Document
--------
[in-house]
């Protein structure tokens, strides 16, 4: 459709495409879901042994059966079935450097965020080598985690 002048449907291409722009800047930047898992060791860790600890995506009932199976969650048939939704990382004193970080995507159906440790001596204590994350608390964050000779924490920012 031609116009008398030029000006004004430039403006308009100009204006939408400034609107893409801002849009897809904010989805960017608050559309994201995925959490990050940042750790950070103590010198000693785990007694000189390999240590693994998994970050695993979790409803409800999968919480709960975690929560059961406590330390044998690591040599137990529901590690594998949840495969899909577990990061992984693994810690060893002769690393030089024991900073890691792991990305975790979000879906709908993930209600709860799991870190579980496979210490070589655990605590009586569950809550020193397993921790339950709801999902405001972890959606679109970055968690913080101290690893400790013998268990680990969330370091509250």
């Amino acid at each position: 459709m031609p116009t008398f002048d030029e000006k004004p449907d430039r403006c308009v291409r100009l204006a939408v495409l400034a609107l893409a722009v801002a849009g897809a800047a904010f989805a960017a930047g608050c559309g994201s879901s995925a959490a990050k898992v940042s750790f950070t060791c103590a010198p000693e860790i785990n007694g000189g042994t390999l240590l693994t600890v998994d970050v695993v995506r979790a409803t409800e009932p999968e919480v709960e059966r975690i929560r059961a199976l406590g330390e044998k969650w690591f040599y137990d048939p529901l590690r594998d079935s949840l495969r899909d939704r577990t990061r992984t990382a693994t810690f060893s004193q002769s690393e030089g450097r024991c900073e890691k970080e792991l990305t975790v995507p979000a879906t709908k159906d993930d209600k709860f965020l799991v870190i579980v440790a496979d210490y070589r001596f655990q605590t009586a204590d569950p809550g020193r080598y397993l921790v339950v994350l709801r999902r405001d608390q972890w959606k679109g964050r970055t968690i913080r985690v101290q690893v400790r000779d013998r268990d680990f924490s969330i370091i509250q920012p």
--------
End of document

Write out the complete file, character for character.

[in-house]
């Protein structure tokens, strides 16, 4: 459709495409879901042994059966079935450097965020080598985690 002048449907291409722009800047930047898992060791860790600890995506009932199976969650048939939704990382004193970080995507159906440790001596204590994350608390964050000779924490920012 031609116009008398030029000006004004430039403006308009100009204006939408400034609107893409801002849009897809904010989805960017608050559309994201995925959490990050940042750790950070103590010198000693785990007694000189390999240590693994998994970050695993979790409803409800999968919480709960975690929560059961406590330390044998690591040599137990529901590690594998949840495969899909577990990061992984693994810690060893002769690393030089024991900073890691792991990305975790979000879906709908993930209600709860799991870190579980496979210490070589655990605590009586569950809550020193397993921790339950709801999902405001972890959606679109970055968690913080101290690893400790013998268990680990969330370091509250």
């Amino acid at each position: 459709m031609p116009t008398f002048d030029e000006k004004p449907d430039r403006c308009v291409r100009l204006a939408v495409l400034a609107l893409a722009v801002a849009g897809a800047a904010f989805a960017a930047g608050c559309g994201s879901s995925a959490a990050k898992v940042s750790f950070t060791c103590a010198p000693e860790i785990n007694g000189g042994t390999l240590l693994t600890v998994d970050v695993v995506r979790a409803t409800e009932p999968e919480v709960e059966r975690i929560r059961a199976l406590g330390e044998k969650w690591f040599y137990d048939p529901l590690r594998d079935s949840l495969r899909d939704r577990t990061r992984t990382a693994t810690f060893s004193q002769s690393e030089g450097r024991c900073e890691k970080e792991l990305t975790v995507p979000a879906t709908k159906d993930d209600k709860f965020l799991v870190i579980v440790a496979d210490y070589r001596f655990q605590t009586a204590d569950p809550g020193r080598y397993l921790v339950v994350l709801r999902r405001d608390q972890w959606k679109g964050r970055t968690i913080r985690v101290q690893v400790r000779d013998r268990d680990f924490s969330i370091i509250q920012p």